24 April 2011
Tomorrow marks three months since the eruption of the 25 January revolution. To mark the event, Watani International looks at revolutions throughout Egypt’s history.
Egyptians brought Mohamed Ali to power as Egypt’s viceroy for the Ottoman Sultan in May 1805. The Macedonian-born Ali had been an officer in the Turkish army sent to Egypt to fight Napoleon’s invasion of the country from 1798 to 1801. Omar Makram, the nationalist leader who went down in history as the leader of the second Cairo revolt in 1800 against the French, led the popular uprising to place Mohamed Ali at the helm of power. Aware of the sweeping influence of Makram and other nationalist leaders, Ali consulted them before taking major decisions, and used the resulting popular support to boost his position and overcome the obstacles placed in his path by the then world powers—the British and the French—and the previous rulers of Egypt—the Ottomans and their Mamluk proteges.
After ridding himself of his opponents, Ali turned his attention to Makram and, through a conspiracy, exiled him to Damietta in 1809. Free of accountability to all and sundry, Ali monopolised power and turned a blind eye to the public’s aspirations and grievances, focusing only on building a strong State, even if at the expense of his people.
“God created us free”
The Orabi uprising, which took place between 1879 and 1882, was certainly more than the military revolt it started as; it was a nationalist movement in which people from all walks of life engaged. The direct reason was the expulsion of Egyptian officers from the Egyptian army following protests they had conducted against the discrimination they suffered at the hands of their Turkish and Circassian counterparts or superiors. But there was also public resentment over foreign interference in Egypt’s domestic affairs; interference that was made possible because of the huge financial debt Egypt owed Britain and France in the course of modernising and upgrading the entire country under Khedive Ismail. Ismail allied himself with the nationalists in the face of the foreign powers, and was hence forced in 1879 to abdicate the throne to his son Tawfiq. Popular resentment augmented owing to rampant injustice, oppression, humiliation and absence of the rule of law. Indeed, whippings were a normal practice meted out by governors to collect taxes. The revolt erupted against an authoritarian rule with no meaningful public role.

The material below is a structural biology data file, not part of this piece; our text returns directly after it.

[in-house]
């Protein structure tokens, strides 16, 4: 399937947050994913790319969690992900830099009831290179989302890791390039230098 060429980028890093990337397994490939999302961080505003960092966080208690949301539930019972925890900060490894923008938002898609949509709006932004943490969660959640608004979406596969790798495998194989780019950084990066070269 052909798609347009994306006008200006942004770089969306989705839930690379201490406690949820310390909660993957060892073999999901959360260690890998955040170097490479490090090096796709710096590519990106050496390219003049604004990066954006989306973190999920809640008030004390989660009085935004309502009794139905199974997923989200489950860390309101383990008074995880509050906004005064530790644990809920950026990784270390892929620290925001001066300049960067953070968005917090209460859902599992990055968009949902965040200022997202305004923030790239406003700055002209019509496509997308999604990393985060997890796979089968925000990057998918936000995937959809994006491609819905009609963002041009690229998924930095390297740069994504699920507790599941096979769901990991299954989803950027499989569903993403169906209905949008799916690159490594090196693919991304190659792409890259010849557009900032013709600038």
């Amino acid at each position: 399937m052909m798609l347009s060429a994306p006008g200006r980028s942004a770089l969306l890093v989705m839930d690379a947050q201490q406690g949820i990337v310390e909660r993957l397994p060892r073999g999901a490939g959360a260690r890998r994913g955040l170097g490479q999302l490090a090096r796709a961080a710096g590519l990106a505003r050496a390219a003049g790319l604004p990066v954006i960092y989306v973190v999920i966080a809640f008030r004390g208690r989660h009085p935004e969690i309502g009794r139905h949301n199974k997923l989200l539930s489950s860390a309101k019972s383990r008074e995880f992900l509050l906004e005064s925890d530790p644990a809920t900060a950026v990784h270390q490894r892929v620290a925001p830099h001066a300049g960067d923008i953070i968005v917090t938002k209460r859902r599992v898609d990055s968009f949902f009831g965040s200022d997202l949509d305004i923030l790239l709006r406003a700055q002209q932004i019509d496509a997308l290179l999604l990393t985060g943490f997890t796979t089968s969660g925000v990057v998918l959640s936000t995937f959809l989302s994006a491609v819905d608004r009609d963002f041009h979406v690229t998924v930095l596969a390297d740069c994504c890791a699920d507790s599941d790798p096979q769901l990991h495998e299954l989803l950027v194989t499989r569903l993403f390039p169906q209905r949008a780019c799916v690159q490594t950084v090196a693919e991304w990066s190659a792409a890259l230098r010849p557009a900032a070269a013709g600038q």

Orabi’s stand before Khedive Tawfiq during which he presented the national demands is to this day quoted by Egyptians. When the Khedive said: “You have no right to any demand. I have inherited this land from my father and grandfathers; you are nothing but enslaved to our favours,” Orabi answered: “God has created us free, and I swear by the living God that we will not be inherited or enslaved after today.”
The Orabi Revolution ended sadly; Orabi and his colleagues were banished to what is today Sri Lanka, and the British occupied Egypt in 1882.
The 1919 Revolution was a revolt of the people of Egypt against the British occupiers.
The brutal treatment on the part of the British aggravated public discontent—already strong due to widespread poverty and oppression—and protests against the detention of a group of nationalist leaders developed into a revolution that spread to every corner of the country, for the first time including Copts and women.
In the countryside it was the peasants who bore the brunt of the struggle; road and rail transport ground to a halt, there was fighting in the streets, police stations were attacked, rail lines cut. People even assumed power in the Delta town of Zifta, in what was famously called the ‘Republic of Zifta’.
The British calmed matters down by persuading the Egyptians to solve the matter through negotiations. Egypt went through a turbulent time of political gains and losses. The first modern Constitution was instated in 1923; struggles between the nationalists, the palace, and the British continued; governments exchanged hands, WWII erupted and ended, but Egypt only gained full independence in 1954 in the wake of the 1952 Revolution.
Egypt ruled by an Egyptian
The late 1940s and early 1950s saw a deterioration in King Farouk’s relations with the public and the army. A large group of young army officers formed an organisation called the Free Officers with the aim of overthrowing the monarchy. The palace knew about the group and moved to abort their plan, yet the Free Officers took pre-emptive action and toppled the monarch. With the royal family generally detested for its extravagance and corruption, there was massive public support for the army. Egypt became a republic and won its independence from the British. For the first time since the fourth century BC Egypt was being ruled by an Egyptian.
The 1952 Revolution brought us four presidents: Mohamed Naguib, Gamal Abdel-Nasser, Anwar al-Sadat and Hosni Mubarak. All four are now confined, with their revolution, to history.